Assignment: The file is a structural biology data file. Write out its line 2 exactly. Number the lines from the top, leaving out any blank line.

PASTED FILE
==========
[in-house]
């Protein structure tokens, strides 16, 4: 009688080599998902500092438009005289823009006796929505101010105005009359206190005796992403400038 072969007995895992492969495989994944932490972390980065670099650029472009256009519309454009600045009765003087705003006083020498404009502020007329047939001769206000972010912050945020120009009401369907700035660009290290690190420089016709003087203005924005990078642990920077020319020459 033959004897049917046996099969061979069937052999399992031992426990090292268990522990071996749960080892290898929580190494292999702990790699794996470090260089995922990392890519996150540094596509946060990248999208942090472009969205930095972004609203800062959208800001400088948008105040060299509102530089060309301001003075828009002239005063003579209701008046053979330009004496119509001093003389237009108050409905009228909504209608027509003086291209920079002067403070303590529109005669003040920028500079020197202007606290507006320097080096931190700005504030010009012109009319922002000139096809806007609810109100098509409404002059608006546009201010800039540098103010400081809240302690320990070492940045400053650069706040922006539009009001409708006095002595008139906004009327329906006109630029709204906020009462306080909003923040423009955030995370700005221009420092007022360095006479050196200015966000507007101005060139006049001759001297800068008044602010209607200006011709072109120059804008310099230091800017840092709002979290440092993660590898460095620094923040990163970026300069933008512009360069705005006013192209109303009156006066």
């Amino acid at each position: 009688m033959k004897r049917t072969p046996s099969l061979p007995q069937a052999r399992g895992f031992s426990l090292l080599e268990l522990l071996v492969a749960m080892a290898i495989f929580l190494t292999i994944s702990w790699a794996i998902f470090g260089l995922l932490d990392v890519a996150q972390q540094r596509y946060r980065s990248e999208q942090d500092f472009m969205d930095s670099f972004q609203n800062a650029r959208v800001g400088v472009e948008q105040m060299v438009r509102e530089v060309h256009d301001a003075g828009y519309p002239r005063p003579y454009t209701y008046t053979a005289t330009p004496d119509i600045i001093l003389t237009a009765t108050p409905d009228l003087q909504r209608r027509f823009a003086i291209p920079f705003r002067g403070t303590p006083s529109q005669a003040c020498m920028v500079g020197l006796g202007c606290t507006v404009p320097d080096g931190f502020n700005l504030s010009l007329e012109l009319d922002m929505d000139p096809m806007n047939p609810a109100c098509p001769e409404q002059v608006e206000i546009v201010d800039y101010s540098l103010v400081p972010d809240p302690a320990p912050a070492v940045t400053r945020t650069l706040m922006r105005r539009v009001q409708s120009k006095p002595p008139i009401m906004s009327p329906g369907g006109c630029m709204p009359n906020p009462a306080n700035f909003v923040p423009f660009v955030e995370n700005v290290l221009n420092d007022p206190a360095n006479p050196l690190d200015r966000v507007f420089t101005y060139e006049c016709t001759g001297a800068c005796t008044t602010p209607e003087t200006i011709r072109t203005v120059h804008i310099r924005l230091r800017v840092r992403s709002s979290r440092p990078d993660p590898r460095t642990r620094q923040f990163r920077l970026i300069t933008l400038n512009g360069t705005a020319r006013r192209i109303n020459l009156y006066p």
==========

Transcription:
């Protein structure tokens, strides 16, 4: 009688080599998902500092438009005289823009006796929505101010105005009359206190005796992403400038 072969007995895992492969495989994944932490972390980065670099650029472009256009519309454009600045009765003087705003006083020498404009502020007329047939001769206000972010912050945020120009009401369907700035660009290290690190420089016709003087203005924005990078642990920077020319020459 033959004897049917046996099969061979069937052999399992031992426990090292268990522990071996749960080892290898929580190494292999702990790699794996470090260089995922990392890519996150540094596509946060990248999208942090472009969205930095972004609203800062959208800001400088948008105040060299509102530089060309301001003075828009002239005063003579209701008046053979330009004496119509001093003389237009108050409905009228909504209608027509003086291209920079002067403070303590529109005669003040920028500079020197202007606290507006320097080096931190700005504030010009012109009319922002000139096809806007609810109100098509409404002059608006546009201010800039540098103010400081809240302690320990070492940045400053650069706040922006539009009001409708006095002595008139906004009327329906006109630029709204906020009462306080909003923040423009955030995370700005221009420092007022360095006479050196200015966000507007101005060139006049001759001297800068008044602010209607200006011709072109120059804008310099230091800017840092709002979290440092993660590898460095620094923040990163970026300069933008512009360069705005006013192209109303009156006066």